I used to think deleting my bash history was enough to clear my bash history, but yesterday my cat was messing around the right side of my keyboard and when I got back into my computer I saw something I typed a month ago, then I started to press all the keys like crazy looking for what could've triggered it. Turns out UPARROW key shows my bash history even after deleting .bash_history.

How can I delete my bash history for real?

  • 8
    .bash_history is overwritten every time you close a bash shell. So if you start bash, delete .bash_history, and log off, you'll have accomplished exactly nothing.
    – Shadur
    Jan 13, 2018 at 14:05
  • 15
    Your cat deserves a huge reward. You've been using bash for how long without discovering it has command-line recall and editing? Do you just retype every command line from scratch every time or something? That would make the shell very unpleasant to use.
    – cas
    Jan 14, 2018 at 3:57
  • @cas ten years. Now that you say it I press Uparrow to repeat commands, but I understood it as kind of a 'short term' memory no more than a few lines long. I wasn't warned that deleting .bash_history won't delete bash history.
    – bunden
    Jan 14, 2018 at 15:31
  • Deleting ~/.bash_history really does delete ~/.bash_history....but (unless you take steps to prevent it, like clearing the in-memory history by running history -c just before you logout or setting HISTFILE=/dev/null or just unseting it) bash will just save its current history again when it exits. BTW, the HISTSIZE env var tells bash how many lines of history to keep in memory, and HISTFILESIZE tells bash the maximum number of history lines to save. both of these can be set in, e.g., your ~/.bashrc. PS: your cat deserves a 2nd reward for teaching you a valuable lesson :)
    – cas
    Jan 14, 2018 at 16:14
  • @cas I think deleting .bash_history should delete bash history. It seems intuitive to me. What it doesn't seem intituive is history -c, history -w, unsetting variables.. that's nuts from the user experience perspective.
    – bunden
    Jan 14, 2018 at 16:51

6 Answers 6


In some cases (some bash versions), doing a:

$ history -c; history -w

Or simply

$ history -cw

Will clear history in memory (up and down arrow will have no commands to list) and then write that to the $HISTFILE file (if the $HISTFILE gets truncated by the running bash instance).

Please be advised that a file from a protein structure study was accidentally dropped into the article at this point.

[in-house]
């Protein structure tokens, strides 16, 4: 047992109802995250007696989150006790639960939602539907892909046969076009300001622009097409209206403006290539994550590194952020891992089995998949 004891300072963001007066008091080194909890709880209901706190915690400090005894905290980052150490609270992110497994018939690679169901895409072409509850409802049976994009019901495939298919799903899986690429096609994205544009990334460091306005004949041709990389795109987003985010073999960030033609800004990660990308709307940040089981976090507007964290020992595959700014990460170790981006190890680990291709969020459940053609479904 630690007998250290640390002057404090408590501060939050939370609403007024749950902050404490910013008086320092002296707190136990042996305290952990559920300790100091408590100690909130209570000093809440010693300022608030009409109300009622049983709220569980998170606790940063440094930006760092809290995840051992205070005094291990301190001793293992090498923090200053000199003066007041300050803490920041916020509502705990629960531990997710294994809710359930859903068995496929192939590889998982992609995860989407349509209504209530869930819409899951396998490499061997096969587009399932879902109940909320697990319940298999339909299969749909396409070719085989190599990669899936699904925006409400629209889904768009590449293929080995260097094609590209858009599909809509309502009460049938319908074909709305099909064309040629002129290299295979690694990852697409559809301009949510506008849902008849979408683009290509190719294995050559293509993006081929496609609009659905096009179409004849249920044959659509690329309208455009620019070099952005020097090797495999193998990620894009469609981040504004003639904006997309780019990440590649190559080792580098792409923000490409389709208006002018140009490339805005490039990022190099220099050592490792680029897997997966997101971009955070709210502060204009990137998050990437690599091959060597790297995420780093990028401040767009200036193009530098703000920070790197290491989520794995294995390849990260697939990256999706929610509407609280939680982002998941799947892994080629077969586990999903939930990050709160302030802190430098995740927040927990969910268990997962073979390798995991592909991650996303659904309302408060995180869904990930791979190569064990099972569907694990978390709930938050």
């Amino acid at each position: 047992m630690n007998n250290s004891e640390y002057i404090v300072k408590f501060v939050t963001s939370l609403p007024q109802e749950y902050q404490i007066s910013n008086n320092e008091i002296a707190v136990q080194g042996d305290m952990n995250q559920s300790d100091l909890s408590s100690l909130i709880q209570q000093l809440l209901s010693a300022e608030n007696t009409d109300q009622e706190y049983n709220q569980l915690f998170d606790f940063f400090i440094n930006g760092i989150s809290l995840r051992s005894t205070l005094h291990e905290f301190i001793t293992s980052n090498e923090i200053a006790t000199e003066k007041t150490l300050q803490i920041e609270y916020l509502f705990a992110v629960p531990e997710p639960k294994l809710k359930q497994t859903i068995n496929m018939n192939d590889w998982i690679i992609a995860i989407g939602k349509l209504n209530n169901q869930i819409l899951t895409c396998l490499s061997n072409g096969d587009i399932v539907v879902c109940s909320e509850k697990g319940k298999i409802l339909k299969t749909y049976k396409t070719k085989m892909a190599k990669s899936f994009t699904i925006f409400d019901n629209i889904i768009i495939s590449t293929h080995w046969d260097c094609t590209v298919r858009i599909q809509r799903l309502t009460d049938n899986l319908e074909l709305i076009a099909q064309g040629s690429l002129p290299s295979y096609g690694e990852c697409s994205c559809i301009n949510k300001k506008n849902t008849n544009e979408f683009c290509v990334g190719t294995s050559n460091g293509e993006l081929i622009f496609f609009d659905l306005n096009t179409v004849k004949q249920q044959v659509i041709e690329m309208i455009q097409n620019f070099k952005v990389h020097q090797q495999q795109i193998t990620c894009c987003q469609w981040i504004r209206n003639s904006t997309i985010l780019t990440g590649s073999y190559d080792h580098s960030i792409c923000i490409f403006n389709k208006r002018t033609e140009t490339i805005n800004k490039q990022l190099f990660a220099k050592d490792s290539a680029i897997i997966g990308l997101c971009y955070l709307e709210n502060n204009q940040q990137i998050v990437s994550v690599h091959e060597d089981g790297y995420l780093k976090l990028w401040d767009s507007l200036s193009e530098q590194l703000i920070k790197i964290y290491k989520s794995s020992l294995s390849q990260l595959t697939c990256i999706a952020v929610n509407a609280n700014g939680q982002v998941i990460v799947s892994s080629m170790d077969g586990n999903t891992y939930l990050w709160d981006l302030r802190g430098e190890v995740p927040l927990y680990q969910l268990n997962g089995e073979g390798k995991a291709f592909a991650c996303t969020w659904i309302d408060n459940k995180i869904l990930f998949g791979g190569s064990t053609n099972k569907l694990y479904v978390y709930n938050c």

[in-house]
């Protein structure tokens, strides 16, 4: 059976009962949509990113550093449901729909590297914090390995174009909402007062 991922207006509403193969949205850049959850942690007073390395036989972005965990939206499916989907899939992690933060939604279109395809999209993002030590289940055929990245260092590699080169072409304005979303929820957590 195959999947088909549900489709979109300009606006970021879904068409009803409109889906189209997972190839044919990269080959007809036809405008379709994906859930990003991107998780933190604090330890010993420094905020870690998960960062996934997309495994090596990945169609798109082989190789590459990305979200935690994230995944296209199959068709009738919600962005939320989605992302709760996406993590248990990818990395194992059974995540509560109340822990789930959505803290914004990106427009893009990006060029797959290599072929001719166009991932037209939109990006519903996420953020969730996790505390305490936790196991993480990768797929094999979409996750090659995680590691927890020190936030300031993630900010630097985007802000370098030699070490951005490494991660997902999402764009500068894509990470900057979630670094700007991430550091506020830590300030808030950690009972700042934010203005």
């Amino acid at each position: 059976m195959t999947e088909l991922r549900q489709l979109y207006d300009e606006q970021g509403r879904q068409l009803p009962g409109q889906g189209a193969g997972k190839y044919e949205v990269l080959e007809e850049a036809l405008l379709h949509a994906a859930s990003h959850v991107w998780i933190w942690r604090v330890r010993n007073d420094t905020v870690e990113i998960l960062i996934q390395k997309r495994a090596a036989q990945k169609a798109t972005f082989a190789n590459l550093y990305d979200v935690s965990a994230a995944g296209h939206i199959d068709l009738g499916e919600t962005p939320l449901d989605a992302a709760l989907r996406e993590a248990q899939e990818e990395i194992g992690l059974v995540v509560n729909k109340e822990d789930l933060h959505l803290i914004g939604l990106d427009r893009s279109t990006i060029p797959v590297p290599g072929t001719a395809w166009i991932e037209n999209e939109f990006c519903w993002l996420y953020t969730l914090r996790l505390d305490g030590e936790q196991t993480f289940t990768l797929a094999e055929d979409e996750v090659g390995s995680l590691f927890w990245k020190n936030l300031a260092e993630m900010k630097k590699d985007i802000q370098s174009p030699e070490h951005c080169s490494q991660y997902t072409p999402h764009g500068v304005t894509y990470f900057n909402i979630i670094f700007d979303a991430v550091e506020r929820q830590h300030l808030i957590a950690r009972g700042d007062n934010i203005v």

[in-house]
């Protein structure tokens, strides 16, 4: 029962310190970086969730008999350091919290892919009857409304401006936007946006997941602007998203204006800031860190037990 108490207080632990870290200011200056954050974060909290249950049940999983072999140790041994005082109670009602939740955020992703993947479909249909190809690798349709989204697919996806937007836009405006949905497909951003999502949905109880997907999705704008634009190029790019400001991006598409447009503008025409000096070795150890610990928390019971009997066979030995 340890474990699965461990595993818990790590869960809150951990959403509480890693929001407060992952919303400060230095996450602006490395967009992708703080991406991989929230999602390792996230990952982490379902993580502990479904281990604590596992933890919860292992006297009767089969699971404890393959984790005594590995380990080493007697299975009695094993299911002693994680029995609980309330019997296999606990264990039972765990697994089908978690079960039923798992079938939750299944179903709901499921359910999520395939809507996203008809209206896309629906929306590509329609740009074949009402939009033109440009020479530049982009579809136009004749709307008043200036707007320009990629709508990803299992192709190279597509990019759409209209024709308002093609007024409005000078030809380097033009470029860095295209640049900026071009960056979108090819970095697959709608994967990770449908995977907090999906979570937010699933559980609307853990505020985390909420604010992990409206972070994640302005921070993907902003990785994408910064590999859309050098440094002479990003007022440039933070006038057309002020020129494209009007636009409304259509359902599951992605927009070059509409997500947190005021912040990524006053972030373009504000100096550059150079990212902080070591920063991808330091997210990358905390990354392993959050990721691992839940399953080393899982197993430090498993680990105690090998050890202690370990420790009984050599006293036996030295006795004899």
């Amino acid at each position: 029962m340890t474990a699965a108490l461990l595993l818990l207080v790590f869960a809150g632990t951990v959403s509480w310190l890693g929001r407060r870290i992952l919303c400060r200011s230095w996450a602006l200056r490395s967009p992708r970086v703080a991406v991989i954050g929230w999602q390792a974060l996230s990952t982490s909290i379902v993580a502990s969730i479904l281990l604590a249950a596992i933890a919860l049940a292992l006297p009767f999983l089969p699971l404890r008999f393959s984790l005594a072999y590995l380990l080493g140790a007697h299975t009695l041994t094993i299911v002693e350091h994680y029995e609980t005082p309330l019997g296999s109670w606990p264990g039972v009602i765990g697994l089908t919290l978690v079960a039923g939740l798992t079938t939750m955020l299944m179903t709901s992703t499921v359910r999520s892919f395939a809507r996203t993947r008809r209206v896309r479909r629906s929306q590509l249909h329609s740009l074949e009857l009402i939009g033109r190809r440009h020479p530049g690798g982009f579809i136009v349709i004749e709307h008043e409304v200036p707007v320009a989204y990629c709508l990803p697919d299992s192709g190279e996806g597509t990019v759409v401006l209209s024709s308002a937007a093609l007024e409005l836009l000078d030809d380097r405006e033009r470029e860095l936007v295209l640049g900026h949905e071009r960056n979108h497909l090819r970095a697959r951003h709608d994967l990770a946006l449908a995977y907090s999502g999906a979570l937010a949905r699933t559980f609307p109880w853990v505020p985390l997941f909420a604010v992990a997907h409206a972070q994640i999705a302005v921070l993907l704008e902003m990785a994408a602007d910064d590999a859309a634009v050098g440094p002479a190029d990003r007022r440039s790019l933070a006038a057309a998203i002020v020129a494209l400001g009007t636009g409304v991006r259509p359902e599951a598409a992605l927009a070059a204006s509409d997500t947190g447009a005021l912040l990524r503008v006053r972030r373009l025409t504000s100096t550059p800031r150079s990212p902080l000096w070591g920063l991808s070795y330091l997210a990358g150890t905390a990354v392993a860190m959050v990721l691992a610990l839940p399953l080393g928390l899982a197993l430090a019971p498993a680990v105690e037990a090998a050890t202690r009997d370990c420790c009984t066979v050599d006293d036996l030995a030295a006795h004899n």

Sometimes bash choose to not truncate the $HISTFILE file even with histappend option unset and $HISFILEZIZE set to 0.

In such cases, the nuke option always works:

history -c; >$HISTFILE

That clear the history list of commands recorded in memory and all commands previously recorded to file. That will ensure that the running shell has no recorded history either in memory or disk, however, other running instances of bash (where history is active) may have a full copy of commands read from $HISTFILE when bash was started (or when a history -r is executed).

If it is also required that nothing else (no new commands) of the present session would be written to the history file, then, unset HISTFILE will prevent any such logging.

  • 1
    Editing HISTFILE and doing history -c && history -r would replace your current history with manually modified history. In some cases, that may be better than throwing all the history away. Apr 9, 2018 at 10:52
  • This (at least history -c) would also need to be run in all active interactive bash shell sessions (if there is more than one), or the other sessions will write their history to $HISTFILE when they exit.
    – Kusalananda
    May 14, 2020 at 7:29
  • @Kusalananda Yes! That is correct.
    – user232326
    May 14, 2020 at 7:40

bash has a session history in memory which is written to file if the shell variable HISTFILE is set to a filename when bash exits.

If you delete the file pointed to by HISTFILE, unset that variable, and exit bash, then that shell session will not leave any persistent history.

Failing to unset the HISTFILE variable but deleting the file would just empty the persistent history, but the current session's history would be saved when the shell exits.

  • 3
    A history -c; history -w will clear both memory and file history. Unsetting HISTFILE is only required if no further commands should be logged to the history (not exactly what was asked IMhO).
    – user232326
    Jan 13, 2018 at 15:20

I had a similar issue and executing the following two commands removed the bash history

  1. $ history -c
  2. $ cat /dev/null > ~/.bash_history

Next, make sure to exit all terminals and start a new terminal, and you should not see any history command when you press the up arrow button.

  • Welcome to the site, and thank you for your contribution. Please note though that this approach was already suggested in this answer; you may want to edit yours to more clearly show the differences in the approach (apart from the ordering, which should not matter that much).
    – AdminBee
    May 14, 2020 at 7:34

"How can I delete my bash history for real?"

Exit bash, start a different shell, delete the bash history file.


logout, log into a different account that has write permission on the history file, delete the history file.


Open your file manager and tick show hidden files. Find .bash_history in your home folder. Open it with your text editor. Delete the file contents. Job done.

  • Linux is not Windows :)
    – GMaster
    May 14, 2020 at 6:02

While leaving the shell, do it all in once, like

echo "" > ~/.bash_history && history -c && exit
  • @roaima, you're apsolutely right, thank you. Corrected.
    – user853069
    Feb 18, 2019 at 21:21

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